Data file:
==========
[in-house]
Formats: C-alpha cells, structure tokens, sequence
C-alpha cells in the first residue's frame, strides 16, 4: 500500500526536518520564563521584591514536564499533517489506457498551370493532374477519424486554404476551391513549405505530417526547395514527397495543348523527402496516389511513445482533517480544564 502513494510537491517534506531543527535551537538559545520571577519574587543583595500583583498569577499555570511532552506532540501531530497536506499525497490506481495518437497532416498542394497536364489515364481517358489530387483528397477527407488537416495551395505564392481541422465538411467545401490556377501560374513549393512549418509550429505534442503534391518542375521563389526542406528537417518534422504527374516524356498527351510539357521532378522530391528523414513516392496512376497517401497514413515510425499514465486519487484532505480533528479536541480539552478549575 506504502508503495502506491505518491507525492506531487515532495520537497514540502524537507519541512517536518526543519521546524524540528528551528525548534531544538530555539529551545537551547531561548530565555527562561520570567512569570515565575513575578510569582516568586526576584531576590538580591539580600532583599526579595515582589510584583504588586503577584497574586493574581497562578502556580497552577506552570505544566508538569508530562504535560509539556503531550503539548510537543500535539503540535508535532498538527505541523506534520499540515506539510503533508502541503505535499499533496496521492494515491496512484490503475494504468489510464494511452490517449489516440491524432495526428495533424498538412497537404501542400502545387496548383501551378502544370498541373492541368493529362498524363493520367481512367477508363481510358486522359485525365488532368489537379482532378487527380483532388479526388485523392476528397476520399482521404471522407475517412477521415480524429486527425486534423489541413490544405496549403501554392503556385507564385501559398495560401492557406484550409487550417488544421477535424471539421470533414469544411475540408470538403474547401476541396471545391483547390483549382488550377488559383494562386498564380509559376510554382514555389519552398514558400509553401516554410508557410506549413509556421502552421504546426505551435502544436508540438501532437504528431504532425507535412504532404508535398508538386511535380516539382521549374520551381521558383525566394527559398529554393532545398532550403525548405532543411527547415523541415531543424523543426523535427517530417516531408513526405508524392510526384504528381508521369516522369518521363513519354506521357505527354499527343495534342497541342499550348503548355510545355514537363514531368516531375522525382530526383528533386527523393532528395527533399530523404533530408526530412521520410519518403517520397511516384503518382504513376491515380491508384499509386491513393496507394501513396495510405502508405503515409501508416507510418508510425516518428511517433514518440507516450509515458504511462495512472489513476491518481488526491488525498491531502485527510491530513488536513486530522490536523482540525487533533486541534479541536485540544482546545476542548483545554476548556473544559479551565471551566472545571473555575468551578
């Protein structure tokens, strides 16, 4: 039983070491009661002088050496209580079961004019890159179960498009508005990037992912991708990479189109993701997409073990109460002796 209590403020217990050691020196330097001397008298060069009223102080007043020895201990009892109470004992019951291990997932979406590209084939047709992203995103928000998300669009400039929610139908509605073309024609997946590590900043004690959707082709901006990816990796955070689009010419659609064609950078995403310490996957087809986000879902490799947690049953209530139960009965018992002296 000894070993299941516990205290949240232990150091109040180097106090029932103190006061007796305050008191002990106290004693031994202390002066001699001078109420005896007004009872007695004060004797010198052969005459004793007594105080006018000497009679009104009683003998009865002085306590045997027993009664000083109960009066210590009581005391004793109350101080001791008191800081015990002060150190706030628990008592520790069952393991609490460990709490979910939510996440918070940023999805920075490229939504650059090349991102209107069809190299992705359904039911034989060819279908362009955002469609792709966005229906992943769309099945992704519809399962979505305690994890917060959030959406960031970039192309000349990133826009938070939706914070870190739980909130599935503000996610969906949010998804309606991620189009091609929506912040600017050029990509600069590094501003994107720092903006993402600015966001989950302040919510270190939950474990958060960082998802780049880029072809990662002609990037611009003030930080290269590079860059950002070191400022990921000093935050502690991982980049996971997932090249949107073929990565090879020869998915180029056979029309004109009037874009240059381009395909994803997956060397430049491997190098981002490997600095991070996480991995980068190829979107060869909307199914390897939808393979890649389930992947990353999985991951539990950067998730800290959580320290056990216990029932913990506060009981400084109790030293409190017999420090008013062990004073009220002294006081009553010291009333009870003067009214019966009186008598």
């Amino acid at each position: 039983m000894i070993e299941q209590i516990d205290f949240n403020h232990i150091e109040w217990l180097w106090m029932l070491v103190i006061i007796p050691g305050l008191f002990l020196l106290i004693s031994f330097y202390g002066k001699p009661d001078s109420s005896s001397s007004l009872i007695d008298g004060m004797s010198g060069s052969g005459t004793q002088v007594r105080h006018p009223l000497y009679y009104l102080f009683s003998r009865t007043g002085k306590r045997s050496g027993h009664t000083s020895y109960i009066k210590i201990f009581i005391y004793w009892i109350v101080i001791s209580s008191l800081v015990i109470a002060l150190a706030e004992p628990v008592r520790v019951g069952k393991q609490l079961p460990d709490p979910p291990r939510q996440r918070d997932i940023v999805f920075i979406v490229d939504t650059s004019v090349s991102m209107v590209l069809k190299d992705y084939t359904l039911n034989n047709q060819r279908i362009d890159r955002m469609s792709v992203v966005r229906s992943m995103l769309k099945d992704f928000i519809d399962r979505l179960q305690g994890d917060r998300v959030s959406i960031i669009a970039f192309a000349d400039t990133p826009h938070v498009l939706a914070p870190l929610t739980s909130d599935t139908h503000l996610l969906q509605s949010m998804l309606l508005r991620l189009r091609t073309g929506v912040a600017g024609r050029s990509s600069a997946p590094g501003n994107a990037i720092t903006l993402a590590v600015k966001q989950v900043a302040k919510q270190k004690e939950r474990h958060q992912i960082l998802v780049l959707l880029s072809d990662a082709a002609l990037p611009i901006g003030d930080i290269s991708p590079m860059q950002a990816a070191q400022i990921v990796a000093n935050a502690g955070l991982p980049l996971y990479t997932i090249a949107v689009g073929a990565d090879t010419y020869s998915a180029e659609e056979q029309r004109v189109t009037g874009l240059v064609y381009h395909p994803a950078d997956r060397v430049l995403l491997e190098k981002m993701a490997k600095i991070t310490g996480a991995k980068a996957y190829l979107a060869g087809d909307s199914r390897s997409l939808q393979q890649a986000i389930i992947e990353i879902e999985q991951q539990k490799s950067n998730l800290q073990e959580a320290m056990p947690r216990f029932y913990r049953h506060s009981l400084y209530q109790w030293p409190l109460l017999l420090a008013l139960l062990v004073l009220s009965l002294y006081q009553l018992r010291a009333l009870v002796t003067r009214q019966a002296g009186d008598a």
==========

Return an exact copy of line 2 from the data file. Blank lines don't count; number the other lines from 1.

Formats: C-alpha cells, structure tokens, sequence